As diagnosis rates of ADHD among children skyrocket, a new medical device for the treatment of the disorder could soon hit the market.
The U.S. Food and Drug Administration announced Friday that it permitted marketing for the first medical device to treat ADHD, or Attention-Deficit/Hyperactivity Disorder. The authorization was granted to the life sciences company NeuroSigma based in Los Angeles.
Called the Monarch external Trigeminal Nerve Stimulation (eTNS) System, the prescription-only device is for children ages 7 to 12 who are not taking ADHD prescription medication.
The Monarch eTNS – an instrument the size of a cellphone – is designed for use at home with adult supervision. It connects via wire to a small patch placed on the forehead of the patient, generating a low-level electrical pulse to the brain.
The connection provides a tingling sensation on the skin, according to the FDA, and delivers a low-level electrical stimulation to the branches of the trigeminal nerve, which then sends therapeutic signals to the parts of the brain associated with ADHD. The FDA said the eTNS increases activity in the brain regions that are known to be important in regulating attention, emotion and behavior.
"This new device offers a safe, non-drug option for treatment of ADHD in pediatric patients through the use of mild nerve stimulation, a first of its kind,” Carlos Peña, director of the Division of Neurological and Physical Medicine Devices in the FDA’s Center for Devices and Radiological Health, said in statement.
Before Friday, the FDA had granted only drug treatment for ADHD.
Clinical trials, according to the FDA, suggested that the response time of the eTNS could be up to four weeks to become evident. A trial of 62 children with moderate to severe ADHD showed subjects using the eTNS had "statistically significant improvement" compared with ADHD children who were given a placebo device.
After four weeks into the study, the average ADHD-RS score – used to measure ADHD – had decreased from 34.1 points to 23.4 points. That's compared with a decrease of 33.7 to 27.5 points among the placebo group.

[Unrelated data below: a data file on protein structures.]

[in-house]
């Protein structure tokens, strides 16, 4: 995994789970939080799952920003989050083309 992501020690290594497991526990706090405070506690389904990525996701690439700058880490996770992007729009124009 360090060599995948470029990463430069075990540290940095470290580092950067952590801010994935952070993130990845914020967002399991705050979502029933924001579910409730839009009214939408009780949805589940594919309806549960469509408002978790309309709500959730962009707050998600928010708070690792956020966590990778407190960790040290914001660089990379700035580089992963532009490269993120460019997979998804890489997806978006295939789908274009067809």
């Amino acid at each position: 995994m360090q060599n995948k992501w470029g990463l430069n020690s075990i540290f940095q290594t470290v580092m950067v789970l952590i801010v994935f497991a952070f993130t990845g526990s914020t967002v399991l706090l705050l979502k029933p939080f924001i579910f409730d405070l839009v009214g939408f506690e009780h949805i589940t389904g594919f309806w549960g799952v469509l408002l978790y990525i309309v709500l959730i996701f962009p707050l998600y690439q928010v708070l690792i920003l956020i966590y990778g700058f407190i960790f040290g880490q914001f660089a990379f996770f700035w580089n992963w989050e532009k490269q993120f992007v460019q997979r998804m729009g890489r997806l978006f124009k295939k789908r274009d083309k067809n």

ADHD, a common and growing disorder that begins in childhood, includes difficulty staying focused and paying attention, difficulty controlling behavior and very high levels of activity. Symptoms of ADHD are long-lasting, impair the person's functioning and cause the person to fall behind normal development for his or her age.
In the USA, the number of children diagnosed with ADHD is up more than 30% over the past eight years, and there were 2.4 million commercially insured American children diagnosed with the condition in 2014.
The FDA said the Monarch eTNS has several side effects – drowsiness, an increase in appetite, trouble sleeping, teeth clenching, headache and fatigue – but no serious adverse events associated with its use.
The device should not be used for children under 7 years old, the FDA said, or among patients with an active implantable pacemaker, active implantable neurostimulators or body-worn devices such as insulin pumps. Nor should the device be used in the presence of radio frequency energy such as magnetic resonance imaging (MRI) or cellphones. Electromagnetic energy could disrupt the treatment.
This article originally appeared on USA TODAY: FDA signs off on first medical device for treating ADHD in children